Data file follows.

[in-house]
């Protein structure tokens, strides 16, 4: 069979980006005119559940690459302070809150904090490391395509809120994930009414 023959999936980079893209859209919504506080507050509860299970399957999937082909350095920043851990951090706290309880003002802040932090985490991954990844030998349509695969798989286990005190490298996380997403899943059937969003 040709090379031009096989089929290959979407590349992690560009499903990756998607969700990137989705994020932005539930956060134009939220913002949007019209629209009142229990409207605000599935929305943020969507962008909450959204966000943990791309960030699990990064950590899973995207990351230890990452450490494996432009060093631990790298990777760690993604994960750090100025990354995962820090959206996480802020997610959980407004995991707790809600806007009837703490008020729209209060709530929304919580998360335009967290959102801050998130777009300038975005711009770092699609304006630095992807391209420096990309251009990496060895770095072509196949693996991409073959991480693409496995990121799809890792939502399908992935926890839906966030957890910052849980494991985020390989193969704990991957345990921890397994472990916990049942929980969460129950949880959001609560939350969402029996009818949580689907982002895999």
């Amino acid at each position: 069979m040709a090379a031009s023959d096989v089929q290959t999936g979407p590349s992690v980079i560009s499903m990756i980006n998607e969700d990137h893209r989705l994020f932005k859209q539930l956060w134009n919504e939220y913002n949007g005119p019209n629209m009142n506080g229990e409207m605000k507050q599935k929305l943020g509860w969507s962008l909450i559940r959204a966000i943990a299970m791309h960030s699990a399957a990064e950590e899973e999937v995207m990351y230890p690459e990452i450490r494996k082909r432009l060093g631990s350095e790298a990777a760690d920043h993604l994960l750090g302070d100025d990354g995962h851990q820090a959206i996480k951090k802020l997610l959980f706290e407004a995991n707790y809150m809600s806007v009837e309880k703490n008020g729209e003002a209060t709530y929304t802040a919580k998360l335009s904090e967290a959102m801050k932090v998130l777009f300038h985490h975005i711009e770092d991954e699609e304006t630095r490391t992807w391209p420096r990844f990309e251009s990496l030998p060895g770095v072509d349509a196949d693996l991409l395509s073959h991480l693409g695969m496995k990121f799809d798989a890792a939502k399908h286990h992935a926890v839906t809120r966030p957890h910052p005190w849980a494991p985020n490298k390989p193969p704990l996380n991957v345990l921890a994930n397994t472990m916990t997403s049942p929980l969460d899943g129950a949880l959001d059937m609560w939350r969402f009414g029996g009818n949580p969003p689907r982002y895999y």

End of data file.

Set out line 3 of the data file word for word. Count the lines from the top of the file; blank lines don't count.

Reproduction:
């Amino acid at each position: 069979m040709a090379a031009s023959d096989v089929q290959t999936g979407p590349s992690v980079i560009s499903m990756i980006n998607e969700d990137h893209r989705l994020f932005k859209q539930l956060w134009n919504e939220y913002n949007g005119p019209n629209m009142n506080g229990e409207m605000k507050q599935k929305l943020g509860w969507s962008l909450i559940r959204a966000i943990a299970m791309h960030s699990a399957a990064e950590e899973e999937v995207m990351y230890p690459e990452i450490r494996k082909r432009l060093g631990s350095e790298a990777a760690d920043h993604l994960l750090g302070d100025d990354g995962h851990q820090a959206i996480k951090k802020l997610l959980f706290e407004a995991n707790y809150m809600s806007v009837e309880k703490n008020g729209e003002a209060t709530y929304t802040a919580k998360l335009s904090e967290a959102m801050k932090v998130l777009f300038h985490h975005i711009e770092d991954e699609e304006t630095r490391t992807w391209p420096r990844f990309e251009s990496l030998p060895g770095v072509d349509a196949d693996l991409l395509s073959h991480l693409g695969m496995k990121f799809d798989a890792a939502k399908h286990h992935a926890v839906t809120r966030p957890h910052p005190w849980a494991p985020n490298k390989p193969p704990l996380n991957v345990l921890a994930n397994t472990m916990t997403s049942p929980l969460d899943g129950a949880l959001d059937m609560w939350r969402f009414g029996g009818n949580p969003p689907r982002y895999y």